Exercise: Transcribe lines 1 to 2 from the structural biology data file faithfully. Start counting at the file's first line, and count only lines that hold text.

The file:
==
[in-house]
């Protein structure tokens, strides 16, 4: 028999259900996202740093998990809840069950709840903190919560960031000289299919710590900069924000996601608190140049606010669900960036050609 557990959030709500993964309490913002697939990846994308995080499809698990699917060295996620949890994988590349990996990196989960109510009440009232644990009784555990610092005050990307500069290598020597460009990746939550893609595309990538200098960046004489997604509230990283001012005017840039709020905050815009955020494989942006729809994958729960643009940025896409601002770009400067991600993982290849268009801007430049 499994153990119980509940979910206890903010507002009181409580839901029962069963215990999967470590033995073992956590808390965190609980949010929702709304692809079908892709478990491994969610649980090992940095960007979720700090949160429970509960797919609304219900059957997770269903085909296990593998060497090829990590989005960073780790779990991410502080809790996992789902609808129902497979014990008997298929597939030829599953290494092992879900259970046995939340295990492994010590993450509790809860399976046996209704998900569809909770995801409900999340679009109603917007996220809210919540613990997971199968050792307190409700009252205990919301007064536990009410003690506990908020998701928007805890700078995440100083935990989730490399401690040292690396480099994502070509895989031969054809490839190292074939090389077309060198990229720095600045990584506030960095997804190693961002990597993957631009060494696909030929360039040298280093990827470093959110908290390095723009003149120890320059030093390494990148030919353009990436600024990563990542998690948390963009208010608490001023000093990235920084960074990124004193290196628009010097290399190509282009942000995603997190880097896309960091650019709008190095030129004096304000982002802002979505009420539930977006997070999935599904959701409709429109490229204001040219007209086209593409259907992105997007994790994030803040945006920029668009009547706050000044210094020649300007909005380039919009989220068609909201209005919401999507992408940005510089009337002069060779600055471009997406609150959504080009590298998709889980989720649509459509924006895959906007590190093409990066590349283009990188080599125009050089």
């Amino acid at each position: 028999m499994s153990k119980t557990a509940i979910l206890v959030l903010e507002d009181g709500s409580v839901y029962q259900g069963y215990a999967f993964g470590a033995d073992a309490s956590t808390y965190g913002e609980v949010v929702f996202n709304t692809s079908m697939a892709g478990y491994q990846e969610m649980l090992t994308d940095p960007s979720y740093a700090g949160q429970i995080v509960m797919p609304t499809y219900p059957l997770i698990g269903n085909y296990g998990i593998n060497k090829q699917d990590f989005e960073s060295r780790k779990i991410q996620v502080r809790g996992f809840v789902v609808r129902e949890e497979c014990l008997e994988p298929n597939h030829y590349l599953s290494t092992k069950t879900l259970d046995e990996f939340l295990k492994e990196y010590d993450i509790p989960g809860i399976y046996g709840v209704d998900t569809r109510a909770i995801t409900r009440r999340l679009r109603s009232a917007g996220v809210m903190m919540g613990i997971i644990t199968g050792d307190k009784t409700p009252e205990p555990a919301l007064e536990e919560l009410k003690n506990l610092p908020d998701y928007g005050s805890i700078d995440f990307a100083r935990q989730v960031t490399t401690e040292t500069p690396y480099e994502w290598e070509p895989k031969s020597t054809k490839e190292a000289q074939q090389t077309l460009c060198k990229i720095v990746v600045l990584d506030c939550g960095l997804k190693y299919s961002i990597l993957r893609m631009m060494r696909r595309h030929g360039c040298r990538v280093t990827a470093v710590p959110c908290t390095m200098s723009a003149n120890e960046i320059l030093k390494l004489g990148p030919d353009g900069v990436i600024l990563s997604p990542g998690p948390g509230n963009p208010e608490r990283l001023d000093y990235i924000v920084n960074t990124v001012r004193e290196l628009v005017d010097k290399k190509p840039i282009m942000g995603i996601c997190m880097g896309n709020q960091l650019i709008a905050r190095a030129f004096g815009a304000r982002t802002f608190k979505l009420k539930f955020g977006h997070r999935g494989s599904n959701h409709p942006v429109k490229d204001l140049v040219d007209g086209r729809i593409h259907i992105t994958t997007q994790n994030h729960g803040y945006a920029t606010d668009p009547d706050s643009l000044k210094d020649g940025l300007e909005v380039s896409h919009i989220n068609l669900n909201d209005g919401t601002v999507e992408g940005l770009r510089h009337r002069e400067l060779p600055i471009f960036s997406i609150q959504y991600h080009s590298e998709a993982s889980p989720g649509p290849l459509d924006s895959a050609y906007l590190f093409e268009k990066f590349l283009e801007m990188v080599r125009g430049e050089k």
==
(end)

[in-house]
């Protein structure tokens, strides 16, 4: 028999259900996202740093998990809840069950709840903190919560960031000289299919710590900069924000996601608190140049606010669900960036050609 557990959030709500993964309490913002697939990846994308995080499809698990699917060295996620949890994988590349990996990196989960109510009440009232644990009784555990610092005050990307500069290598020597460009990746939550893609595309990538200098960046004489997604509230990283001012005017840039709020905050815009955020494989942006729809994958729960643009940025896409601002770009400067991600993982290849268009801007430049 499994153990119980509940979910206890903010507002009181409580839901029962069963215990999967470590033995073992956590808390965190609980949010929702709304692809079908892709478990491994969610649980090992940095960007979720700090949160429970509960797919609304219900059957997770269903085909296990593998060497090829990590989005960073780790779990991410502080809790996992789902609808129902497979014990008997298929597939030829599953290494092992879900259970046995939340295990492994010590993450509790809860399976046996209704998900569809909770995801409900999340679009109603917007996220809210919540613990997971199968050792307190409700009252205990919301007064536990009410003690506990908020998701928007805890700078995440100083935990989730490399401690040292690396480099994502070509895989031969054809490839190292074939090389077309060198990229720095600045990584506030960095997804190693961002990597993957631009060494696909030929360039040298280093990827470093959110908290390095723009003149120890320059030093390494990148030919353009990436600024990563990542998690948390963009208010608490001023000093990235920084960074990124004193290196628009010097290399190509282009942000995603997190880097896309960091650019709008190095030129004096304000982002802002979505009420539930977006997070999935599904959701409709429109490229204001040219007209086209593409259907992105997007994790994030803040945006920029668009009547706050000044210094020649300007909005380039919009989220068609909201209005919401999507992408940005510089009337002069060779600055471009997406609150959504080009590298998709889980989720649509459509924006895959906007590190093409990066590349283009990188080599125009050089």